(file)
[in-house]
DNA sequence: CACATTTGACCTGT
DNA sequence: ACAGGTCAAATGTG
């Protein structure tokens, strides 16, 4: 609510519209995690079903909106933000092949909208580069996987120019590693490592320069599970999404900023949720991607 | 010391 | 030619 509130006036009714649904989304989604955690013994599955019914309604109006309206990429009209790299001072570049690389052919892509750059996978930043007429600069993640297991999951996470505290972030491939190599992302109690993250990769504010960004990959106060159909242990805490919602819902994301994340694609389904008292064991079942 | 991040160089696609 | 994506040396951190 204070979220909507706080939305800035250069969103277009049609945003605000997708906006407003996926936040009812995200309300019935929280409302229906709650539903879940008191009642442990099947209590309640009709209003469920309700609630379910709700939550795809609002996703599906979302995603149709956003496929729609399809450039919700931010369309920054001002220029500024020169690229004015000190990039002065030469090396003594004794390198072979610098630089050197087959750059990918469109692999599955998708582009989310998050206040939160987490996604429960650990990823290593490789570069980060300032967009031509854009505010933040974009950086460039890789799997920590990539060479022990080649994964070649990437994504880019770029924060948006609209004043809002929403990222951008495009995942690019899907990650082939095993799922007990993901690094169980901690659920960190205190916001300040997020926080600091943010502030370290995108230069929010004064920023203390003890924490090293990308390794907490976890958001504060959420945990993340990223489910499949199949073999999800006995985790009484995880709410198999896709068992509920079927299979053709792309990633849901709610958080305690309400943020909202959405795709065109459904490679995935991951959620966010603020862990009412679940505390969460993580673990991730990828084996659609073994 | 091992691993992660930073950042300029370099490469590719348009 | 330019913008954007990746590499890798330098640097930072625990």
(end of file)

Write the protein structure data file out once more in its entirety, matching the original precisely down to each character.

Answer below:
[in-house]
DNA sequence: CACATTTGACCTGT
DNA sequence: ACAGGTCAAATGTG
């Protein structure tokens, strides 16, 4: 609510519209995690079903909106933000092949909208580069996987120019590693490592320069599970999404900023949720991607 | 010391 | 030619 509130006036009714649904989304989604955690013994599955019914309604109006309206990429009209790299001072570049690389052919892509750059996978930043007429600069993640297991999951996470505290972030491939190599992302109690993250990769504010960004990959106060159909242990805490919602819902994301994340694609389904008292064991079942 | 991040160089696609 | 994506040396951190 204070979220909507706080939305800035250069969103277009049609945003605000997708906006407003996926936040009812995200309300019935929280409302229906709650539903879940008191009642442990099947209590309640009709209003469920309700609630379910709700939550795809609002996703599906979302995603149709956003496929729609399809450039919700931010369309920054001002220029500024020169690229004015000190990039002065030469090396003594004794390198072979610098630089050197087959750059990918469109692999599955998708582009989310998050206040939160987490996604429960650990990823290593490789570069980060300032967009031509854009505010933040974009950086460039890789799997920590990539060479022990080649994964070649990437994504880019770029924060948006609209004043809002929403990222951008495009995942690019899907990650082939095993799922007990993901690094169980901690659920960190205190916001300040997020926080600091943010502030370290995108230069929010004064920023203390003890924490090293990308390794907490976890958001504060959420945990993340990223489910499949199949073999999800006995985790009484995880709410198999896709068992509920079927299979053709792309990633849901709610958080305690309400943020909202959405795709065109459904490679995935991951959620966010603020862990009412679940505390969460993580673990991730990828084996659609073994 | 091992691993992660930073950042300029370099490469590719348009 | 330019913008954007990746590499890798330098640097930072625990």